On “Quitting Amazon”

Over the past few weeks I’ve been “quitting Amazon,” not so much because I think they’re evil, etc, but just because their recent moves have been so incredibly stupid and tone-deaf that’s it’s hard not to react in some way. I already buy most of my books through local stores, so this has been more a matter of going directly to the manufacturer websites of non-book products Amazon sells. I’ve even found that it’s quite easy and helpful to use Amazon to “showroom” items; i.e., to tap into all of the rich base of knowledge and customer reviews available on that site, and then buy my product elsewhere.

The links on this site go to Amazon, and this will remain so. They’re really the only place that makes affiliate links worthwhile for a meager blogger such as myself, and I don’t want to waste the time trying to patch together an alternative that isn’t going to work anyway.

The links are basically there for people who are going to buy the book through Amazon anyway. You’re all adults, you all have the resources to shop where you want. I don’t think linking to Amazon is going to unduly influence any of you. If you’re going to purchase things through Amazon, please use my links as a small thanks for all this richly opinionated knowledge I purvey. If you’re not going to purchase through Amazon, don’t feel obliged to so, so that I’ll get 7% of your purchase price.

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I’d love to quit Amazon, but unfortunately in large swaths of the country independent book stores suck. The independents here in St. Louis rarely carry what I’m looking for. If the book’s not in stock & I have to order it, then I go with Amazon or Barnes & Noble because their shipping service is so much better.

It’s frustratingly hard to find the latest smaller presses. Not a single store in St. Louis has any Knausgaard volume in stock right now. My success rate for finding what I’m looking for in stock at a local store is probably around 30%. That makes it hard to resist Amazon.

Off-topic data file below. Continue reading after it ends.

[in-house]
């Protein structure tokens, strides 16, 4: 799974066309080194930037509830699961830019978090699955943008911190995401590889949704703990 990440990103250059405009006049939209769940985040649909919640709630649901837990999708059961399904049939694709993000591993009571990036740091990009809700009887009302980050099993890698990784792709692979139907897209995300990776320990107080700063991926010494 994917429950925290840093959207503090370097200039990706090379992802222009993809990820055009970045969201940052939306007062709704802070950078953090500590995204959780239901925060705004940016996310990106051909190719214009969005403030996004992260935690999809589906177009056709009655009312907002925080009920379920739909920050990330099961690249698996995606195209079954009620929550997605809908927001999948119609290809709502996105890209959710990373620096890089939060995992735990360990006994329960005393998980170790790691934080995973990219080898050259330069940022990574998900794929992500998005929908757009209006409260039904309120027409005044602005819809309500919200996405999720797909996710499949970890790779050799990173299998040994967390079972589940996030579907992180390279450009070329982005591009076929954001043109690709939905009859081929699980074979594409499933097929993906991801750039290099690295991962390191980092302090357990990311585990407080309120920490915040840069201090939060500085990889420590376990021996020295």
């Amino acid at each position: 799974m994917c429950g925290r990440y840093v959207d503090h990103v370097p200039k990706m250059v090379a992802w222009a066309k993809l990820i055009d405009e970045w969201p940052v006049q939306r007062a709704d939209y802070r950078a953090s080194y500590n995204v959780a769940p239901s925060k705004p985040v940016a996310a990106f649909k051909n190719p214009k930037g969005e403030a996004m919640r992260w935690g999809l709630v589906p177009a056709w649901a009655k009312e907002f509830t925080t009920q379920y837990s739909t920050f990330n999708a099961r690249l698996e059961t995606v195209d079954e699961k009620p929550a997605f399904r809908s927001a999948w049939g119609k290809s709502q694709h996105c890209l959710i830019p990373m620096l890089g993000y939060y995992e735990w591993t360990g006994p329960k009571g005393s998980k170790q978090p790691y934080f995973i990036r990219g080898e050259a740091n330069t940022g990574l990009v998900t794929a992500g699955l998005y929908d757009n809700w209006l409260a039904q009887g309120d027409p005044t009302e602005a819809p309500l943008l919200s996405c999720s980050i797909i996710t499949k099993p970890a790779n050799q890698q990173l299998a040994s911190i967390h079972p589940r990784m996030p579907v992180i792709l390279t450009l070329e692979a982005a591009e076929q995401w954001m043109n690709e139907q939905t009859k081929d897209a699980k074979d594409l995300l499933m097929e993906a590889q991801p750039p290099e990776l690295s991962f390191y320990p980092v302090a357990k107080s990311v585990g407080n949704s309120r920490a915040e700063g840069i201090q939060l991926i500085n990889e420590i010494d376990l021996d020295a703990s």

Mike, do the stores have membership programs? The one independent store in my town has a mostly terrible selection, but for a 25 dollar year-membership, I get 20% off any book I buy, including those ordered. I make up for that 25 bucks pretty quickly. If a store you like doesn’t have a program like this, you could try suggesting it to them. It’s the only way it made it feasible for me to stop turning to Amazon for books.

      That’s a good question – I don’t know. They have loyalty programs (buy 10 books, get $10 off your next purchase). I pay for a B&N membership; I’d definitely be willing to pay for one at a local store. I’m even happy to pay full retail price, as long as the shipping is free and fast.

      It’s also clear to me that for whatever reason, the selection at any single store in St. Louis just isn’t as good as what I find when I travel to bigger places like Chicago or San Francisco.

I have the same problem here in Crete. I prefer to order from Book Depository because shipping rates can get high for me out here, or from Abebooks. The problem is that Amazon has bought out both of them.

[…] Addendum Just adding in on the comments here, one reason I will mildly defend Amazon is that it gets the books to people who have no other way to get the books. In a lot of places Amazon (or Barnes & Noble) is the only valid way to get books, which does […]

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